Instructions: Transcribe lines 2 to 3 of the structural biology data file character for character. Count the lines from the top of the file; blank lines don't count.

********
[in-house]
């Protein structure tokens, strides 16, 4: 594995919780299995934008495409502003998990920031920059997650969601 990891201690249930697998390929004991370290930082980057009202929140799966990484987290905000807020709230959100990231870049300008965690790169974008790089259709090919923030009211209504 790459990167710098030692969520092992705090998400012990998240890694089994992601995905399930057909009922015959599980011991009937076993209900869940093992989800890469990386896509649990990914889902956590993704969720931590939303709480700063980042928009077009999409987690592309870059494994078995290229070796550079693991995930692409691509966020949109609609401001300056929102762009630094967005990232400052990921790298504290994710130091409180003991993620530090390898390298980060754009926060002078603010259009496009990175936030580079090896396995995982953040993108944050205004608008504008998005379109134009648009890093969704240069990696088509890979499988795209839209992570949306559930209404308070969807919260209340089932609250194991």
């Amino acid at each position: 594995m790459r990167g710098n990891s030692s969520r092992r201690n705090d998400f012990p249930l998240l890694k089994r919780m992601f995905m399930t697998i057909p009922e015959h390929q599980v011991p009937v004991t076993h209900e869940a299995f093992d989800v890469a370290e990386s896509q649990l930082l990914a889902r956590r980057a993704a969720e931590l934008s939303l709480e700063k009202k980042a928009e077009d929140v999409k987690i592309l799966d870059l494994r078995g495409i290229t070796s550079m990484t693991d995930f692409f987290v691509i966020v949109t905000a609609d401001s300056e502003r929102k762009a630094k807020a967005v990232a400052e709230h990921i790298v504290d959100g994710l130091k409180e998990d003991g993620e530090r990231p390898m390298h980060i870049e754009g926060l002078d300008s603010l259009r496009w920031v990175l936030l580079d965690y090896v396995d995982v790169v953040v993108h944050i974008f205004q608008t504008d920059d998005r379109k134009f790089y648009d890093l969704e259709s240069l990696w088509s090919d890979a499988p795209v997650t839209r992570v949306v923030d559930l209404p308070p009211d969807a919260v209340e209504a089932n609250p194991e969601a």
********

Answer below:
């Protein structure tokens, strides 16, 4: 594995919780299995934008495409502003998990920031920059997650969601 990891201690249930697998390929004991370290930082980057009202929140799966990484987290905000807020709230959100990231870049300008965690790169974008790089259709090919923030009211209504 790459990167710098030692969520092992705090998400012990998240890694089994992601995905399930057909009922015959599980011991009937076993209900869940093992989800890469990386896509649990990914889902956590993704969720931590939303709480700063980042928009077009999409987690592309870059494994078995290229070796550079693991995930692409691509966020949109609609401001300056929102762009630094967005990232400052990921790298504290994710130091409180003991993620530090390898390298980060754009926060002078603010259009496009990175936030580079090896396995995982953040993108944050205004608008504008998005379109134009648009890093969704240069990696088509890979499988795209839209992570949306559930209404308070969807919260209340089932609250194991």
């Amino acid at each position: 594995m790459r990167g710098n990891s030692s969520r092992r201690n705090d998400f012990p249930l998240l890694k089994r919780m992601f995905m399930t697998i057909p009922e015959h390929q599980v011991p009937v004991t076993h209900e869940a299995f093992d989800v890469a370290e990386s896509q649990l930082l990914a889902r956590r980057a993704a969720e931590l934008s939303l709480e700063k009202k980042a928009e077009d929140v999409k987690i592309l799966d870059l494994r078995g495409i290229t070796s550079m990484t693991d995930f692409f987290v691509i966020v949109t905000a609609d401001s300056e502003r929102k762009a630094k807020a967005v990232a400052e709230h990921i790298v504290d959100g994710l130091k409180e998990d003991g993620e530090r990231p390898m390298h980060i870049e754009g926060l002078d300008s603010l259009r496009w920031v990175l936030l580079d965690y090896v396995d995982v790169v953040v993108h944050i974008f205004q608008t504008d920059d998005r379109k134009f790089y648009d890093l969704e259709s240069l990696w088509s090919d890979a499988p795209v997650t839209r992570v949306v923030d559930l209404p308070p009211d969807a919260v209340e209504a089932n609250p194991e969601a």